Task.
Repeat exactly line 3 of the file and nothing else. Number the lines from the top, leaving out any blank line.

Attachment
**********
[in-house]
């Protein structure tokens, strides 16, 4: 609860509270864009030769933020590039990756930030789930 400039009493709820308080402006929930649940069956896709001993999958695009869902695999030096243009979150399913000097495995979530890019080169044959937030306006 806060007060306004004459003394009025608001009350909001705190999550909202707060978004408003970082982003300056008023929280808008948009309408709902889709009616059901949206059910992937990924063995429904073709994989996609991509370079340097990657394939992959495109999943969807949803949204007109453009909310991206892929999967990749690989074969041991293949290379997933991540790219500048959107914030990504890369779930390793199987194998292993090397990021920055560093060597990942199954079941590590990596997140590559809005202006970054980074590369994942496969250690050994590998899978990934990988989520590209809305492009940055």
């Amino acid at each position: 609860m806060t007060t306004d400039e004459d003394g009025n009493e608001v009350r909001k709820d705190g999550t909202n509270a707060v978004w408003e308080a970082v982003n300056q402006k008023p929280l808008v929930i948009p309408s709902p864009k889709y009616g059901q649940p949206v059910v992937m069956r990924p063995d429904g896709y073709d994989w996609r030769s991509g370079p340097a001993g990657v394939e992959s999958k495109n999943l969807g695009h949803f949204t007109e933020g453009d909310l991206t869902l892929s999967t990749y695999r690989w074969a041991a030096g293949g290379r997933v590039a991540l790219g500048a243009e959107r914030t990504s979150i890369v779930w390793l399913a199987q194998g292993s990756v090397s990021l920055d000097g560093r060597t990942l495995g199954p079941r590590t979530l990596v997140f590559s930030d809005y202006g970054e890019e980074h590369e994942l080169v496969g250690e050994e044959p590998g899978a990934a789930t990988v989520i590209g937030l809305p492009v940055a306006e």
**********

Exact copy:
């Amino acid at each position: 609860m806060t007060t306004d400039e004459d003394g009025n009493e608001v009350r909001k709820d705190g999550t909202n509270a707060v978004w408003e308080a970082v982003n300056q402006k008023p929280l808008v929930i948009p309408s709902p864009k889709y009616g059901q649940p949206v059910v992937m069956r990924p063995d429904g896709y073709d994989w996609r030769s991509g370079p340097a001993g990657v394939e992959s999958k495109n999943l969807g695009h949803f949204t007109e933020g453009d909310l991206t869902l892929s999967t990749y695999r690989w074969a041991a030096g293949g290379r997933v590039a991540l790219g500048a243009e959107r914030t990504s979150i890369v779930w390793l399913a199987q194998g292993s990756v090397s990021l920055d000097g560093r060597t990942l495995g199954p079941r590590t979530l990596v997140f590559s930030d809005y202006g970054e890019e980074h590369e994942l080169v496969g250690e050994e044959p590998g899978a990934a789930t990988v989520i590209g937030l809305p492009v940055a306006e």